Send to

Choose Destination
See comment in PubMed Commons below
J Neurosci Res. 2009 Jul;87(9):1969-79. doi: 10.1002/jnr.22033.

Role of Ca2+/calmodulin-dependent protein kinase II in dendritic spine remodeling during epileptiform activity in vitro.

Author information

Department of Biology, University of Iowa, Iowa City, IA 52242-1324, USA.


Epileptiform activity (EA) in vivo and in vitro induces a loss of dendritic spines and synapses. Because CaMKII has been implicated in synaptogenesis and synaptic plasticity, we investigated the role of CaMKII in the effects of EA on spines, using rat hippocampal slice cultures. To visualize dendrites and postsynaptic densities (PSDs) in pyramidal neurons in the slices, we used biolistic transfection to express either free GFP or a PSD95-YFP construct that specifically labels PSDs. This allowed us to distinguish two classes of dendritic protrusions: spines that contain PSDs, and filopodia that lack PSDs and that are, on average, longer than spines. By these criteria, 48 hr of EA caused a decrease specifically in the number of spines. Immunoblots showed that EA increased CaMKII activity in the slices. Inhibition of CaMKII by expression of AIP, a specific peptide inhibitor of CaMKII, reduced spine number under basal conditions and failed to prevent EA-induced spine loss. However, under EA conditions, AIP increased the number of filopodia and the number of PSDs on the dendritic shaft. These data show at least two roles for CaMKII activity in maintenance and remodeling of dendritic spines under basal or EA conditions. First, CaMKII activity promotes the maintenance of spines and spine PSDs. Second, CaMKII activity suppresses EA-induced formation of filopodia and suppresses an increase in shaft PSDs, apparently by promoting translocation of PSDs from dendritic shafts to spines and/or selectively stabilizing spine rather than shaft PSDs.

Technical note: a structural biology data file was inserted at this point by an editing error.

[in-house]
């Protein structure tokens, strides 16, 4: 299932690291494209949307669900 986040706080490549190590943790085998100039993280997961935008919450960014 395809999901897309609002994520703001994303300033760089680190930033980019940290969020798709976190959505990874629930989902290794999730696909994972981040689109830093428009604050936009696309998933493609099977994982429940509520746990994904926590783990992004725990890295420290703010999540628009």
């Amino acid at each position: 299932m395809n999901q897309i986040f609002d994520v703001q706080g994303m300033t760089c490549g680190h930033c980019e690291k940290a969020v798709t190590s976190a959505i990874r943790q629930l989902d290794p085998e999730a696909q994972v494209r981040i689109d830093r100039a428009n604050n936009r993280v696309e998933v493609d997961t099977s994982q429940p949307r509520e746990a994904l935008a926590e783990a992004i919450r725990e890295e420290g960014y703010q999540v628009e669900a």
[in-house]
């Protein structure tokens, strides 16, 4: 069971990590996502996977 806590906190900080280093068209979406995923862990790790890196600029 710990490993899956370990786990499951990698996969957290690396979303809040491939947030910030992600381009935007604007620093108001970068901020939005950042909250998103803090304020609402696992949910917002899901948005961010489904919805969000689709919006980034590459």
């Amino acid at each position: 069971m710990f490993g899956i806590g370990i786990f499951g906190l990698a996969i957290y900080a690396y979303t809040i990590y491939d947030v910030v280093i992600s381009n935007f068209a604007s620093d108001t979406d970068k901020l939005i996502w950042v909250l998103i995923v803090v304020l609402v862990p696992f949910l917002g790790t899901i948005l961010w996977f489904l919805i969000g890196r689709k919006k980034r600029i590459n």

[Indexed for MEDLINE]
Free PMC Article

Publication types, MeSH terms, Substances, Grant support

PubMed Commons home

PubMed Commons

How to join PubMed Commons

    Supplemental Content

    Full text links

    Icon for Wiley Icon for PubMed Central
    Loading ...
    Support Center